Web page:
David Bigelow is the name of a very smart and courageous aviator you've probably never heard of. In 2008, Bigelow used the hot air rising from Hawaii's volcanoes to fly a glider higher than 33,000 feet. Riding the thermal above these volcanoes, where air rises as fast as 600 feet per minute, Bigelow surfed vertically within a huge hot-air wave. In early 2009, Bigelow sought to break his own record by gliding to 40,000 feet. In that attempt his glider crashed, and he lost his life.
Take my word that it's worth joining Bigelow in the cockpit for his 2008 record-breaking flight. You can do so in this incredible YouTube video, which includes excellent animations showing the glider's flight path above the volcano.
Watching that video I could not help but think that Bigelow was pointing the way for humanity to build its dreamed-of space elevator. With that much hot air rising from these volcanoes 365 days per year, you could haul a bunch of stuff up to 20,000 feet using, say, one hundred to two hundred specially designed wide-winged gliders.
Using elevator lingo, let's call that staging area for space flight the Second Floor. Keeping materials aloft at the Second Floor while a spacecraft is assembled would take real time, effort, energy, and expense. But ingenious ways could be devised to keep the Second Floor aloft, ranging from hot air balloons to helicopter blades powered by helicopter fuel, photovoltaics, or some other energy source.
What might that other energy source be? It could be water hauled up by the gliders. How could water keep the Second Floor aloft, you might wonder? In the center of the Second Floor – its center of gravity – would be a 3-foot-diameter tube that extends about a half mile back to Earth. Water falling through that tube would generate energy to help turn a large, slow-turning helicopter blade above the center of gravity of the Second Floor. For simplicity's sake, this energy-harnessing mechanism could be mechanical (rather than mechanical/electrical), with the water falling down a screw-shape in the tube. In engineering terms, think of this as a reverse impeller.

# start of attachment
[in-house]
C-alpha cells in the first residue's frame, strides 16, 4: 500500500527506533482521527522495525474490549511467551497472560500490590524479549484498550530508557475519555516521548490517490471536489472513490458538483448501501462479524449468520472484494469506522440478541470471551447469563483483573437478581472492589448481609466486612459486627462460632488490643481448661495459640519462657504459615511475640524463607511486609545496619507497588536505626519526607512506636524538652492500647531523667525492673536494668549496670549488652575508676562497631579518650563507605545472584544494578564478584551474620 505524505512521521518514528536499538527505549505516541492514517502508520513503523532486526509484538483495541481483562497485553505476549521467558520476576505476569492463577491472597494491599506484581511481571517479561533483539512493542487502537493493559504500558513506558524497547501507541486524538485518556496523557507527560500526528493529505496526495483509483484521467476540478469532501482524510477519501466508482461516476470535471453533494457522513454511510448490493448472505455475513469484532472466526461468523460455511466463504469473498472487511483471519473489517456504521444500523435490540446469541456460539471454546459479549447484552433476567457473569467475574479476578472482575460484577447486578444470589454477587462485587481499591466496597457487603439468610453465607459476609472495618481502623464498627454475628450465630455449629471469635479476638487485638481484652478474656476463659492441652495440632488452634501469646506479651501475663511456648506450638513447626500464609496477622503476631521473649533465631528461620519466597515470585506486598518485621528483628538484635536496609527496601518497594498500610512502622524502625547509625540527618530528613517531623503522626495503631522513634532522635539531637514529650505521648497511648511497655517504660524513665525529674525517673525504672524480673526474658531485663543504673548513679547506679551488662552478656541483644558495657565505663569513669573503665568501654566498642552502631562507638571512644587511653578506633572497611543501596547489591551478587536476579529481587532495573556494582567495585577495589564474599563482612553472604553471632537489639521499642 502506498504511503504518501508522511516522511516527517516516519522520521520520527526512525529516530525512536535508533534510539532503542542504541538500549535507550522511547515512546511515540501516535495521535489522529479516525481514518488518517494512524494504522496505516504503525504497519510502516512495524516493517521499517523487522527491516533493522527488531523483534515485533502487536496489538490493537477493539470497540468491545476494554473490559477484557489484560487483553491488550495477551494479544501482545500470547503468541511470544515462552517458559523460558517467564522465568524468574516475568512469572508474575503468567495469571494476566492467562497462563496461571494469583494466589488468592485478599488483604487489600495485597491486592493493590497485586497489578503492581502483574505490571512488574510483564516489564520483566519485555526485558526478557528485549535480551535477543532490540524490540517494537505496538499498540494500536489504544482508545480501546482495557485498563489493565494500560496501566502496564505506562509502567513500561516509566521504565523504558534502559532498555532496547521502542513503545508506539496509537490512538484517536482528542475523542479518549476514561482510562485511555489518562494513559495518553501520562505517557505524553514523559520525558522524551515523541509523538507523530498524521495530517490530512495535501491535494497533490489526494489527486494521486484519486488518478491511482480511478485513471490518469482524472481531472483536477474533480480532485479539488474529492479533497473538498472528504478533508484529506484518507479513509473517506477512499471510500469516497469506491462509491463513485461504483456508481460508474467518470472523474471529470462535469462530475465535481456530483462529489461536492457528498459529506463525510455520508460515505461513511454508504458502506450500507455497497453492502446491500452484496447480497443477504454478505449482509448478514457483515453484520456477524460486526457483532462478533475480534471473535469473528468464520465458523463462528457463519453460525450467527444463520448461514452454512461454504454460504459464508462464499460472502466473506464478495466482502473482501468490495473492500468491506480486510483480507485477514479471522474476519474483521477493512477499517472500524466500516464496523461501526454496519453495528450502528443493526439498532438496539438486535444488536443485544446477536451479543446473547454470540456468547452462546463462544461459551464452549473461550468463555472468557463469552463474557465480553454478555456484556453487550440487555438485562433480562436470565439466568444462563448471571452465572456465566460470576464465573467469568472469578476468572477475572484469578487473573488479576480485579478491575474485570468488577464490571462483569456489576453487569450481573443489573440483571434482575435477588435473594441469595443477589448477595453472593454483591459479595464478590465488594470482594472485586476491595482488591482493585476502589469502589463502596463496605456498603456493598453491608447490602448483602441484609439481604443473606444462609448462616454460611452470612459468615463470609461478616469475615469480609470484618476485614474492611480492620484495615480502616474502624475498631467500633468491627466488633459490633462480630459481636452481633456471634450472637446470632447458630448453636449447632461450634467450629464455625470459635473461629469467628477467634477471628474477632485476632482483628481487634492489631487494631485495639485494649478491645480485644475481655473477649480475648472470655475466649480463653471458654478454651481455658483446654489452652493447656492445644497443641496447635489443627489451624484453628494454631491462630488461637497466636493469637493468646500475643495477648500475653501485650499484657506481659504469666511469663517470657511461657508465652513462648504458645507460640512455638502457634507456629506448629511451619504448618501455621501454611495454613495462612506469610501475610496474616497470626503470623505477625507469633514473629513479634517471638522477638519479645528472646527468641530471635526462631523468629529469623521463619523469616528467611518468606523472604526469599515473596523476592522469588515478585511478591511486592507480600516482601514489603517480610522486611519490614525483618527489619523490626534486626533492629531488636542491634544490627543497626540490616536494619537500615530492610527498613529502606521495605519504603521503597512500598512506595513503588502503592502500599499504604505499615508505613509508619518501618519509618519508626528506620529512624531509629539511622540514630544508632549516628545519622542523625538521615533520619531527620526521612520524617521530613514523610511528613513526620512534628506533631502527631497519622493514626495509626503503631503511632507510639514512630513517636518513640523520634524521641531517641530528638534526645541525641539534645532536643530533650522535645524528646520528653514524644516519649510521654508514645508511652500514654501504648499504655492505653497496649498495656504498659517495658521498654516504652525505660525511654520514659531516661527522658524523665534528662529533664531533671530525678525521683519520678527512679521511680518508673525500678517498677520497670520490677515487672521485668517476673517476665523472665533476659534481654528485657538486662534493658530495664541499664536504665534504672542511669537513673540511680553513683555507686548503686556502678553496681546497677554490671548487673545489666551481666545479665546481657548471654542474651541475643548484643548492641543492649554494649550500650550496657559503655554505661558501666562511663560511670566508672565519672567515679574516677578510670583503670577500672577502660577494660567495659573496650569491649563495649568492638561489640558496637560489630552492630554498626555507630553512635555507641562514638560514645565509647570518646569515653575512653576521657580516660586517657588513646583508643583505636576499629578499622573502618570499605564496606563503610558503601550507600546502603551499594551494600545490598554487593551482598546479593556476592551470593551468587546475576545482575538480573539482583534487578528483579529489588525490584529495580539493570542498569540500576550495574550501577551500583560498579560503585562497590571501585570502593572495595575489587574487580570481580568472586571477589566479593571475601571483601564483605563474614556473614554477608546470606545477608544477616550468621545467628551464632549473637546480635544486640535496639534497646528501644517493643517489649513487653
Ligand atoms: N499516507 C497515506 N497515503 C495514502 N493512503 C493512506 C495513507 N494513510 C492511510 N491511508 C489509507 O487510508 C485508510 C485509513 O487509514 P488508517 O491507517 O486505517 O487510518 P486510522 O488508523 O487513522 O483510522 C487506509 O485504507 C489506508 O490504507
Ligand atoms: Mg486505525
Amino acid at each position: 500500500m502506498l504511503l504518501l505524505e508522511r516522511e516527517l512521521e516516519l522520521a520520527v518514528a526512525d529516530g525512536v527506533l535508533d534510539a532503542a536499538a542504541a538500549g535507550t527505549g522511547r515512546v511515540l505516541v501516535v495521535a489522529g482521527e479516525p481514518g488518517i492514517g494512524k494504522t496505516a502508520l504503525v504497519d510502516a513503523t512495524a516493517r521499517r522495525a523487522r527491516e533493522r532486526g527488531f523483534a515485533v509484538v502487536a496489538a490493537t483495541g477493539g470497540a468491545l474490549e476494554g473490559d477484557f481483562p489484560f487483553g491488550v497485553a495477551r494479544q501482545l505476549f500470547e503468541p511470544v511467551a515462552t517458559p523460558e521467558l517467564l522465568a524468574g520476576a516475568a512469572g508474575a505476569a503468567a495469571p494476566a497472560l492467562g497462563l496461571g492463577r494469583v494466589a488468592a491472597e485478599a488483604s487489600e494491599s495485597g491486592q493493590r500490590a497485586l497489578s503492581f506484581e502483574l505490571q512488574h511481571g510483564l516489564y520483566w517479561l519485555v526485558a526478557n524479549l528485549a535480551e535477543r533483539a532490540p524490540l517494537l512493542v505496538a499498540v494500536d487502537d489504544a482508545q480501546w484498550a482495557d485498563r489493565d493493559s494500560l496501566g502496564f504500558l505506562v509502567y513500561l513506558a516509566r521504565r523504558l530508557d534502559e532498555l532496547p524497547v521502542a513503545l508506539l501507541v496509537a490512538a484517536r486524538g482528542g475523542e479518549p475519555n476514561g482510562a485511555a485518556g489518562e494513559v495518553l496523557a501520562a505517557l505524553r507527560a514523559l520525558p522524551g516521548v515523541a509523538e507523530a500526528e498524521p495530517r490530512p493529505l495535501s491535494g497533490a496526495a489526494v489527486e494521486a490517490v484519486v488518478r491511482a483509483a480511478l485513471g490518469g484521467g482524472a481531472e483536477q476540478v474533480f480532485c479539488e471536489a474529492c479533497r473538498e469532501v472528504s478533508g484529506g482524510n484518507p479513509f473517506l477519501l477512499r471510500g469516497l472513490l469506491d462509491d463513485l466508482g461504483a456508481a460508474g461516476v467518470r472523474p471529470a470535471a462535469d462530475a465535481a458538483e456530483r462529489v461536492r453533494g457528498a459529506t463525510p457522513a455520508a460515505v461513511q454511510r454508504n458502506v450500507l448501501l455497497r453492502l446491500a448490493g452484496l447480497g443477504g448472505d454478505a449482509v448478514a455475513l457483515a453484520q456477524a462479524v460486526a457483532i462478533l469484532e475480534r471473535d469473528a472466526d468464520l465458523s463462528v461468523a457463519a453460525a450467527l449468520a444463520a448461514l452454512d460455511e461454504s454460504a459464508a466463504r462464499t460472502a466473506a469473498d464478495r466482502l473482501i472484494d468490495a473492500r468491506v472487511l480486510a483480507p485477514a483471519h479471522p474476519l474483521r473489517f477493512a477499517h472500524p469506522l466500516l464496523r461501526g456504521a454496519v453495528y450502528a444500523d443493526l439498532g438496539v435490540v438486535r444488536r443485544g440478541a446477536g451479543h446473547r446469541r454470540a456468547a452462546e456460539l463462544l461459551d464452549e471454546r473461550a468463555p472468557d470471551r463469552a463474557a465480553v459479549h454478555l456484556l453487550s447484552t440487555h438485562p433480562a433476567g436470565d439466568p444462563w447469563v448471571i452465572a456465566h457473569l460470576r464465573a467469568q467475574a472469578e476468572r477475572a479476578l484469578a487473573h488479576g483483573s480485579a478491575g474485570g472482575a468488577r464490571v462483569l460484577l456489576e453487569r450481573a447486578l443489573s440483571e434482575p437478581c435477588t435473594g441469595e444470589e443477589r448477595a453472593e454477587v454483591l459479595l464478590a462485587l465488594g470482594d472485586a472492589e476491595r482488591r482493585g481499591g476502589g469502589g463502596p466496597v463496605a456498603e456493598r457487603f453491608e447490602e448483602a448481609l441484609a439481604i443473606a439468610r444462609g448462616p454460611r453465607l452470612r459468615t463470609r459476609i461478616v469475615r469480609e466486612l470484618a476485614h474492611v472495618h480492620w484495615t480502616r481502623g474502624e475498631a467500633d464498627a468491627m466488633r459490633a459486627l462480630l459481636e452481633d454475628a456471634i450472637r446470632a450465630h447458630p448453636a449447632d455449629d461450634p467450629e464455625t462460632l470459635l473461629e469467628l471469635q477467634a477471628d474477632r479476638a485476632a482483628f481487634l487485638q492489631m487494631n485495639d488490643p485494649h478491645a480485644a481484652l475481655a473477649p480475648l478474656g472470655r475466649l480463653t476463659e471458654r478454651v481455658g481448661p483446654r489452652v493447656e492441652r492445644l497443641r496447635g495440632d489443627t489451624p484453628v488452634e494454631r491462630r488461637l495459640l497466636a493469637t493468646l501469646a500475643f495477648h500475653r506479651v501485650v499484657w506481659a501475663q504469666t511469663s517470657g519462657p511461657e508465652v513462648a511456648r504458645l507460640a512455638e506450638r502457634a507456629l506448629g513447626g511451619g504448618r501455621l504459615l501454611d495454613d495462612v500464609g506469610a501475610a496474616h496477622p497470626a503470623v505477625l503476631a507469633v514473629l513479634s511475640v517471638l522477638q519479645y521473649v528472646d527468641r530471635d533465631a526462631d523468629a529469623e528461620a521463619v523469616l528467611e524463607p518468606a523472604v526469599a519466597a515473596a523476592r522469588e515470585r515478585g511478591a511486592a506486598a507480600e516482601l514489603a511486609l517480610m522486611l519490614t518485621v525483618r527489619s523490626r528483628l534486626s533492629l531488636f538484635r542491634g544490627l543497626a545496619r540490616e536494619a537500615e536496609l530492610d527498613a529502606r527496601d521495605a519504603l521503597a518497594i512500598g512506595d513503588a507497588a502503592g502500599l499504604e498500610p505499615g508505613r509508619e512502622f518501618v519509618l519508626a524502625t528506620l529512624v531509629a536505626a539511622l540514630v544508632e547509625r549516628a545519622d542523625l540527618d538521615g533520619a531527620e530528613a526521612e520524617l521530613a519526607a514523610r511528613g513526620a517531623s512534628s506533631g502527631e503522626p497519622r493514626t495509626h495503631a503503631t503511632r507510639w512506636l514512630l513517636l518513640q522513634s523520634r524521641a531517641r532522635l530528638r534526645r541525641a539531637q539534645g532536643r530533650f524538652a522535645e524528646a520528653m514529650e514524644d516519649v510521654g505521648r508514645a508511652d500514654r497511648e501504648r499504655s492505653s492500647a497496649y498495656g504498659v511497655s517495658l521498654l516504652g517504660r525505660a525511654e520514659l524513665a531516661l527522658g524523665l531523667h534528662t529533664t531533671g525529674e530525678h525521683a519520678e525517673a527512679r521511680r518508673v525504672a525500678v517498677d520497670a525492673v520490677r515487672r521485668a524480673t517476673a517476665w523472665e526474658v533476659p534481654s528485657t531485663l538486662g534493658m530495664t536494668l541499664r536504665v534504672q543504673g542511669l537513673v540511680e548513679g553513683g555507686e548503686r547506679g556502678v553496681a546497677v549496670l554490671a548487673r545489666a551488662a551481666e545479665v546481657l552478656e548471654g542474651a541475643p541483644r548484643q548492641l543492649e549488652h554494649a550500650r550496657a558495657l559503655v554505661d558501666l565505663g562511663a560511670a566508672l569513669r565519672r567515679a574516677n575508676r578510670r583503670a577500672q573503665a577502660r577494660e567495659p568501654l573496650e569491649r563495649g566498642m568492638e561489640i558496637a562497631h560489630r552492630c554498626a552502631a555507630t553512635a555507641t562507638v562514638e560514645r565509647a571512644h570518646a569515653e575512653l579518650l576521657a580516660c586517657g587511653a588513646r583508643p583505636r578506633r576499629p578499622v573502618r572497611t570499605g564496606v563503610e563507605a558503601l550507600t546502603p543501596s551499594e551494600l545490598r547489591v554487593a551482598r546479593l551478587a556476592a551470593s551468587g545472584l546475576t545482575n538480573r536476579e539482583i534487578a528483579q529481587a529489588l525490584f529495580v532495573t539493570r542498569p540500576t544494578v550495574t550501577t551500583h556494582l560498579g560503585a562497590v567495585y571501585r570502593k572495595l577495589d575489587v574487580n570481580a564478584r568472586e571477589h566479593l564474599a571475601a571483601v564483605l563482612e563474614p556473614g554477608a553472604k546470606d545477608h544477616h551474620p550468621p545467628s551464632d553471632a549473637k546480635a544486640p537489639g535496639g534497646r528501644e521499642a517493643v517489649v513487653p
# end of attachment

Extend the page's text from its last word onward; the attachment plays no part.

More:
You might be wondering how water could be transferred smoothly from gliders to the Second Floor. There could be a way for gliders to affix themselves to the bottom of the Second Floor while they slowly release their water load down the tube. I can't visualize exactly how this would work, but I can understand the physics of it – and the physics are quite simple. Admittedly, you would need half of the glider trips up to the Second Floor to be used to carry water, but the energy for doing so is freely captured energy from the rising hot air.
So you can now visualize the Second Floor as being a floating, relatively small square platform suspended at an altitude of 20,000 feet above Hawaii's volcanoes. Over a six-month period, the platform and rocket would be assembled, Lego-style, from parts hauled up via gliders. Rocket parts would be hauled by gliders piece by piece. Fuel for the rockets, the heaviest part, would be the last material raised to the Second Floor.
The rockets that would be assembled at the Second Floor would be nothing like a huge Saturn V rocket. These rockets would be much smaller. Would all the expense and trouble of designing a Second Floor be worth the effort in saved fuel costs in sending materials to space? I don't know. But David Bigelow got me thinking about this, and I believe he knew something the rest of us could benefit from knowing. He may have been pointing the way for us to build a space elevator by a means few had ever imagined.
With hot air rising steadily at 600 feet per minute above the volcanoes, it's difficult to not imagine how that energy might be used to send materials into space. Might this same geothermal energy also be used to lift photovoltaic panels to energy-generating stations floating above the clouds? Perhaps.
I commend David Bigelow, his family and supporters. Here is a person cut from the same cloth as the Wright Brothers. His bravery is matched only by his powerful imagination and aviation smarts. David Bigelow's dream is alive and vibrant today. I can feel the power of that dream. Can you?
If you feel the power of that dream, watch this short tribute to David Bigelow created with video footage from his own flights.
Thank you, David, for soaring. You taught us as much about the human imagination as about aviation.
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